Of course, this isn’t the plot of a Bruce Willis film and there is no rescue forthcoming. Instead, you sit at the head of the world’s quietest coffee shop exchanging awkward looks with the crowd who, by now, are starting to take pity on you. Eventually, some kind-natured soul stands up and comes over to buy your book. When you offer to sign it for her, she gives you an alarmed shake of the head. ‘I can’t return it to the bookstore if you sign it,’ she explains.

Ah, right.

After she toddles off, you wait another three minutes or so before making the human cactus walk of shame to the front door. You don’t cry, of course. That’s what parking lots are for.

Fortunately, I am not alone in this rather public shame. This sort of thing even happens to the big names. I recently did a few events with the international best-selling author, Stuart MacBride, who told me that he was once invited to an event with the worst possible turnout.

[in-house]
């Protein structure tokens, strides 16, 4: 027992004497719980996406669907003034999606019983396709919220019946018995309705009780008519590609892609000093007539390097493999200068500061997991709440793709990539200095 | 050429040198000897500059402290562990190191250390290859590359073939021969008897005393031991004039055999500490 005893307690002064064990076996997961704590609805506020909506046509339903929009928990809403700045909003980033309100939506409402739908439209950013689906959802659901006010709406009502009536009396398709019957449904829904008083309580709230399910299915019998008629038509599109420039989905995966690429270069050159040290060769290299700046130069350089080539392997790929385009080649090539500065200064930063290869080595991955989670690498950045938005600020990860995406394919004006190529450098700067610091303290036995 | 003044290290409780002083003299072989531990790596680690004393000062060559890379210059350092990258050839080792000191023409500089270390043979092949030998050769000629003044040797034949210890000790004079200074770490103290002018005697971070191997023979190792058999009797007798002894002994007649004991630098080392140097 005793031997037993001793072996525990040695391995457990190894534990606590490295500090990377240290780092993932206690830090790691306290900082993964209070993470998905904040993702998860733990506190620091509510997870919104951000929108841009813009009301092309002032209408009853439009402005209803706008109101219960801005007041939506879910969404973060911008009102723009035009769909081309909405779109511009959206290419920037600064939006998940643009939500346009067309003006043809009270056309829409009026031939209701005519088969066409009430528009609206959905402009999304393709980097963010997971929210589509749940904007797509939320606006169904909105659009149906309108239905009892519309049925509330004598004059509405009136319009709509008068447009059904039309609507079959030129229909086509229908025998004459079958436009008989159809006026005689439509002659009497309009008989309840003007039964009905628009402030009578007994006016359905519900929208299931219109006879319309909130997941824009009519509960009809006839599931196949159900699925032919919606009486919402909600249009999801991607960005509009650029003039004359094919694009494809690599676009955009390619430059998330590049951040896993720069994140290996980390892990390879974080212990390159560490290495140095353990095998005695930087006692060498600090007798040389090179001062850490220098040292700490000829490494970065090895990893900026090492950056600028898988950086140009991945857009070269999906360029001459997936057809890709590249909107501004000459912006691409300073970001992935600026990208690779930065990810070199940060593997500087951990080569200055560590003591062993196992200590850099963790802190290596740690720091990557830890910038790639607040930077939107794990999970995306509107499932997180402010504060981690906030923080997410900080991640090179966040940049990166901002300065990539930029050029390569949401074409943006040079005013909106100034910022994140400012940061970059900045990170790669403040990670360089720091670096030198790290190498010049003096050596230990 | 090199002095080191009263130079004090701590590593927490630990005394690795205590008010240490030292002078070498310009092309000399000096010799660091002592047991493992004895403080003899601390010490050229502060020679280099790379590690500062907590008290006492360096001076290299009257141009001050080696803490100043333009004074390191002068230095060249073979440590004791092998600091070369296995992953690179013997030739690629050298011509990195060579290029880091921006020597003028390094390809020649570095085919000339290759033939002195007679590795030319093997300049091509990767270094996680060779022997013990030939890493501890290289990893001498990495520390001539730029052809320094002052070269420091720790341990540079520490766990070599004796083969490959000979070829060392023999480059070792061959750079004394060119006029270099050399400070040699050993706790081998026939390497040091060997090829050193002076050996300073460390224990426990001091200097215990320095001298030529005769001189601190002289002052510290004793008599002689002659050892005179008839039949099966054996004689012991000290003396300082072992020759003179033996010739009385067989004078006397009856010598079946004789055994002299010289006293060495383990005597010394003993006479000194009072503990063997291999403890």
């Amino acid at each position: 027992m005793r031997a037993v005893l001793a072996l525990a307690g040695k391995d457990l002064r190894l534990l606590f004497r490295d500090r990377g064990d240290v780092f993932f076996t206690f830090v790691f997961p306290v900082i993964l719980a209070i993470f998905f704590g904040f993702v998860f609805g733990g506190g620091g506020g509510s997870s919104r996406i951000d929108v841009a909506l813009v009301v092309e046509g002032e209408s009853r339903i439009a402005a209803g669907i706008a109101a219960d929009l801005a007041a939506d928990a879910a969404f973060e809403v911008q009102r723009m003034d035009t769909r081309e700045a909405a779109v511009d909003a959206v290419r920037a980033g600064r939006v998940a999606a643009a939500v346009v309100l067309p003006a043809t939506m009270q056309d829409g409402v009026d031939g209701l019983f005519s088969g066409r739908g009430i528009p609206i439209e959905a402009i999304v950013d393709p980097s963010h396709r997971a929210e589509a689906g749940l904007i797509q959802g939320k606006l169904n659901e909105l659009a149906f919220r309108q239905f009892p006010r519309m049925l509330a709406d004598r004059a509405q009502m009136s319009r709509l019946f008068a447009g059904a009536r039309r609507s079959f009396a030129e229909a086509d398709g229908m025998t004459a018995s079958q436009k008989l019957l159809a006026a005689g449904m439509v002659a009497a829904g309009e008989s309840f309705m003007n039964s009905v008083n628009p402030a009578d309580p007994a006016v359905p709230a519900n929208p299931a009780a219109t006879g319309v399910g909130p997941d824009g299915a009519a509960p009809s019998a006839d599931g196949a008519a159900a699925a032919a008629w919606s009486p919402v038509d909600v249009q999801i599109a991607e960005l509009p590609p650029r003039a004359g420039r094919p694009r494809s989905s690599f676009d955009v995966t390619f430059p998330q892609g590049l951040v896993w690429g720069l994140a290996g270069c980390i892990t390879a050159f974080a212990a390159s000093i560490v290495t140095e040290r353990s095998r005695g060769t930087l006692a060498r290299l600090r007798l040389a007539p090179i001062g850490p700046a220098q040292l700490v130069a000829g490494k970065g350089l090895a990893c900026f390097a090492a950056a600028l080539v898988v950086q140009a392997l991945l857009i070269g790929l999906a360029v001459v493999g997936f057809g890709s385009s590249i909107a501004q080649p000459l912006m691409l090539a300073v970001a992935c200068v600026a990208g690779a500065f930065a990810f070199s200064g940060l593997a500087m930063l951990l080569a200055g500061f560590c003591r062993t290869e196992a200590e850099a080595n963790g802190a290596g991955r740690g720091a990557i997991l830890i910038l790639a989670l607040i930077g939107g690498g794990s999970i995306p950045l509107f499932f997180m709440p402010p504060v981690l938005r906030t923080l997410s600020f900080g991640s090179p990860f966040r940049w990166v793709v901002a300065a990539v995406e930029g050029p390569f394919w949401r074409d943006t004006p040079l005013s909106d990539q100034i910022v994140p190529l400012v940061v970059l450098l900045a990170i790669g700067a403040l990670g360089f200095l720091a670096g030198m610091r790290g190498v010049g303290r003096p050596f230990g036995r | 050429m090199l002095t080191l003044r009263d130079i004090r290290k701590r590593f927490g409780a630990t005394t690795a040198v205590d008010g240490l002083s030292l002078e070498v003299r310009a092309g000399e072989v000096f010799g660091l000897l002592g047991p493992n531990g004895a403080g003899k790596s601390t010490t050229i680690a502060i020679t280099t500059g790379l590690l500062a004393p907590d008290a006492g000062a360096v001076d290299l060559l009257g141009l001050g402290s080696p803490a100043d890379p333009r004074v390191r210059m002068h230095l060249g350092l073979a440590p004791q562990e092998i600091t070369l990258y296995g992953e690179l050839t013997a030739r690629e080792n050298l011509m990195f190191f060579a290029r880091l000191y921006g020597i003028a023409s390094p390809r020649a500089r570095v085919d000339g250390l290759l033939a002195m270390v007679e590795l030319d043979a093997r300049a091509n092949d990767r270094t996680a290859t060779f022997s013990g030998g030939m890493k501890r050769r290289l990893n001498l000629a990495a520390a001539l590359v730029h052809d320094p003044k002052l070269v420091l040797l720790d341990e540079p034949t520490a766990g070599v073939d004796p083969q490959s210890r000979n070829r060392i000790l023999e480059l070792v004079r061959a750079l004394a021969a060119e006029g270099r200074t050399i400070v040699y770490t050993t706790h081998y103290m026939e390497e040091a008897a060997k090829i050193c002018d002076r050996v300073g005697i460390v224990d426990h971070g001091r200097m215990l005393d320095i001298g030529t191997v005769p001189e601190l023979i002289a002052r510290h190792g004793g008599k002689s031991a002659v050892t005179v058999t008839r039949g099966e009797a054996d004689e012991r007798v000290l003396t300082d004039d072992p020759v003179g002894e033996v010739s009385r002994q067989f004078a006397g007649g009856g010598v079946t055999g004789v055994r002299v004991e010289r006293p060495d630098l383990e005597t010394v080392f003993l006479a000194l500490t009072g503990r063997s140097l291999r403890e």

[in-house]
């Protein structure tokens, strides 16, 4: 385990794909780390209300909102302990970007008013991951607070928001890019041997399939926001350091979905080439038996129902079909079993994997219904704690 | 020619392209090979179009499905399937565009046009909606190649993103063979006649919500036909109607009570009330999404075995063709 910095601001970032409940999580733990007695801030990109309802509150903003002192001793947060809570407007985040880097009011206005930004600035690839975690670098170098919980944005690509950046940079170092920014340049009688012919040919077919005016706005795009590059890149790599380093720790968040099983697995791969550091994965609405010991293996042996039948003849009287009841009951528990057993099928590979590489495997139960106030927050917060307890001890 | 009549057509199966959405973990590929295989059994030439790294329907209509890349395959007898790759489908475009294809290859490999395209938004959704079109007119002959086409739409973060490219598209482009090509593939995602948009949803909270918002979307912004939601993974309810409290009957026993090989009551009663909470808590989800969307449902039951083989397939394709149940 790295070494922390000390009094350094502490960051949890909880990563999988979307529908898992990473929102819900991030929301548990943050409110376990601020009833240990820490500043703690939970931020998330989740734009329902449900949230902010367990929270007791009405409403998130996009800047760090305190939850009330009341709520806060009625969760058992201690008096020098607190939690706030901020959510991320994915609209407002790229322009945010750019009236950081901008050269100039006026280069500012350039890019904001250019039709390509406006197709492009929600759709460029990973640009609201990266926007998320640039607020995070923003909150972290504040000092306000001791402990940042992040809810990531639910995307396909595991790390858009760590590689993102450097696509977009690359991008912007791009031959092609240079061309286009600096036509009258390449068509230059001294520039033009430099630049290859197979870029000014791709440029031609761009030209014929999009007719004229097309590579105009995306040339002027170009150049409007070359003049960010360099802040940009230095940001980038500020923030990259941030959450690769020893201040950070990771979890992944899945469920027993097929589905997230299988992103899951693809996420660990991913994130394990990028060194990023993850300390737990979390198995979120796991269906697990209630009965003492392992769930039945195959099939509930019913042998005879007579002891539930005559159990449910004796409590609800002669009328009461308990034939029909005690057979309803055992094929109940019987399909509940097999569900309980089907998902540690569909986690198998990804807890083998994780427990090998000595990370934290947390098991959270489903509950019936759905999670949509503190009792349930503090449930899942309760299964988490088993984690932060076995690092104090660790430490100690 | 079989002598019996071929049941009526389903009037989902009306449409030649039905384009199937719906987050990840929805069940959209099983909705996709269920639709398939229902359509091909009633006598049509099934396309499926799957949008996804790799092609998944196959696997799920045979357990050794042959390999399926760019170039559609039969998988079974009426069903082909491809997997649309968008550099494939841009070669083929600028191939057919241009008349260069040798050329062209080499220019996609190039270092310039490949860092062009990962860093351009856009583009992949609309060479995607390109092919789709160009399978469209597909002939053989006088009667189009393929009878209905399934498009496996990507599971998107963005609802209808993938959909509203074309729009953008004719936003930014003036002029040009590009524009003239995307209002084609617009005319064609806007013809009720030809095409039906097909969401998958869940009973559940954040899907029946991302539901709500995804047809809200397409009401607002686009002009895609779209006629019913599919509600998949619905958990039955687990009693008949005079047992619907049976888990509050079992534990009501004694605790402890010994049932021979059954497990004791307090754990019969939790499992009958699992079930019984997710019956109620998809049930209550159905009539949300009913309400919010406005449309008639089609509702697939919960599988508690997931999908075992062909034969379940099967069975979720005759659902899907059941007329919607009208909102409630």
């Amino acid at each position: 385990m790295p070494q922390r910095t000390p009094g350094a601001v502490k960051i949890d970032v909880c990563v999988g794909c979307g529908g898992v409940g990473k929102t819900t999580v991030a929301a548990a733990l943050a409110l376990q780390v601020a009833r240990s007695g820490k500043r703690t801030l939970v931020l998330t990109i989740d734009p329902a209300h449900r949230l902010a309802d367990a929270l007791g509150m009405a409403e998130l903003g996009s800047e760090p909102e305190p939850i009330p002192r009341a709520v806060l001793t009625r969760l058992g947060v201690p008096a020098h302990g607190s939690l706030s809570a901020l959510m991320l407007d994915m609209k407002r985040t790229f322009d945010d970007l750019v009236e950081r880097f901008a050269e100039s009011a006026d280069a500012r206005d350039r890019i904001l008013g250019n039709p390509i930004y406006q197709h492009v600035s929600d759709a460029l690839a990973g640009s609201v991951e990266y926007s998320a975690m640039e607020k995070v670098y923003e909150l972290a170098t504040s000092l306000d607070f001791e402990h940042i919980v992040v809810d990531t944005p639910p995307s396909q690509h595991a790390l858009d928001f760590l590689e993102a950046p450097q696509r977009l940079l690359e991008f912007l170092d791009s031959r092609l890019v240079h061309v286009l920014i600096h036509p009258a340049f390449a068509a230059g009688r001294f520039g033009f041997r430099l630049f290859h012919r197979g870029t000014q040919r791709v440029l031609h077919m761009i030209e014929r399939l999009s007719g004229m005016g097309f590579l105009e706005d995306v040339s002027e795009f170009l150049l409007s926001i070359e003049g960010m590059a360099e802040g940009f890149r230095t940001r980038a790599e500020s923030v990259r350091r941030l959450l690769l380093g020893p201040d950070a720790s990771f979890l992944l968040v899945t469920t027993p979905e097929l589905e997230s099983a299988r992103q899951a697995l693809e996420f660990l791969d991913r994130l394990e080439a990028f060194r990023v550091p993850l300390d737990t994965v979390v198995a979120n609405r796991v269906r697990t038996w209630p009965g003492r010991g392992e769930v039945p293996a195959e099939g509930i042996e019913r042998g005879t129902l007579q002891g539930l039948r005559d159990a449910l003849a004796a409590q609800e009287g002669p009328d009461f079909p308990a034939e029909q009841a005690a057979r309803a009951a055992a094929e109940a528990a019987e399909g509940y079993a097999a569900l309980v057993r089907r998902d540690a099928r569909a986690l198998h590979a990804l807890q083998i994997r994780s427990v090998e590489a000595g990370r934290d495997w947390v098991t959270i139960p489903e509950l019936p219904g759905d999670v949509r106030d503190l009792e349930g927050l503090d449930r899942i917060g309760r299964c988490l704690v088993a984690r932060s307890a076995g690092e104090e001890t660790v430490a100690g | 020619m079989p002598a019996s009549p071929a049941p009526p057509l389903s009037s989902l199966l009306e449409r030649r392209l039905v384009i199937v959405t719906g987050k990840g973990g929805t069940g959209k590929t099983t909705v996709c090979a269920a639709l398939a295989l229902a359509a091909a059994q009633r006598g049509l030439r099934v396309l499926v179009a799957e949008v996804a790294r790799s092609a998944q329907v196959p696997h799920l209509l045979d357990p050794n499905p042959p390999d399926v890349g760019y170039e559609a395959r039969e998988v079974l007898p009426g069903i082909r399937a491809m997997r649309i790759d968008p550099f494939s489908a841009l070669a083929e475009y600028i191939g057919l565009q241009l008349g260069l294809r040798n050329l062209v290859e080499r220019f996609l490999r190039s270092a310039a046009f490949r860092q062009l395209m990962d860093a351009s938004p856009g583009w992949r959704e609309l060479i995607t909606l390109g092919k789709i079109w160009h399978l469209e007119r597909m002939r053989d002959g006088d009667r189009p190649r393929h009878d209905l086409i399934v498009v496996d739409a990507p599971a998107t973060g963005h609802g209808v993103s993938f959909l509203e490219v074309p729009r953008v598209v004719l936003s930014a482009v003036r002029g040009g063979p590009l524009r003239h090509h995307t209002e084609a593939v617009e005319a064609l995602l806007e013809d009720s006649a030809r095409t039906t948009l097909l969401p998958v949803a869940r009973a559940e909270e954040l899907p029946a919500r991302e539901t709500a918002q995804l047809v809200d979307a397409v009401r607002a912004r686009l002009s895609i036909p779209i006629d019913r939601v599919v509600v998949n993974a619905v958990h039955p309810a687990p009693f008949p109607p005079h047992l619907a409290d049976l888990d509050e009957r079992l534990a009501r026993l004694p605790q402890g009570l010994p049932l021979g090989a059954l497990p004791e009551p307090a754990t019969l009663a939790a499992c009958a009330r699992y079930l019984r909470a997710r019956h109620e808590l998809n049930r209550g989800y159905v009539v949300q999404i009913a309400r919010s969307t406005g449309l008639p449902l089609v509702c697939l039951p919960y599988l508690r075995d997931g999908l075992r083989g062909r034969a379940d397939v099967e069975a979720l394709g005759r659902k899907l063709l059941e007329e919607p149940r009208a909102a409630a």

‘What? Nobody pitched?’ I asked, shocked.

‘Oh no,’ he shot back, laughing. ‘I wish. It was far worse than that.’

‘What’s worse than nobody pitching?’

‘One person pitching,’ he replied, his face draining white at the memory. ‘Just imagine it. Two hundred empty chairs and one very strange individual who turned down my offer of grabbing a pint across the road. Instead, he insisted that I give my full speech just as if the room were brimming with ears. A part of me died that night.’

And then, of course, there is the soul crushing world of literary festivals. I was recently invited to speak at a fairly prestigious one where the wonderful and charming, Alexander McCall Smith, was the main attraction.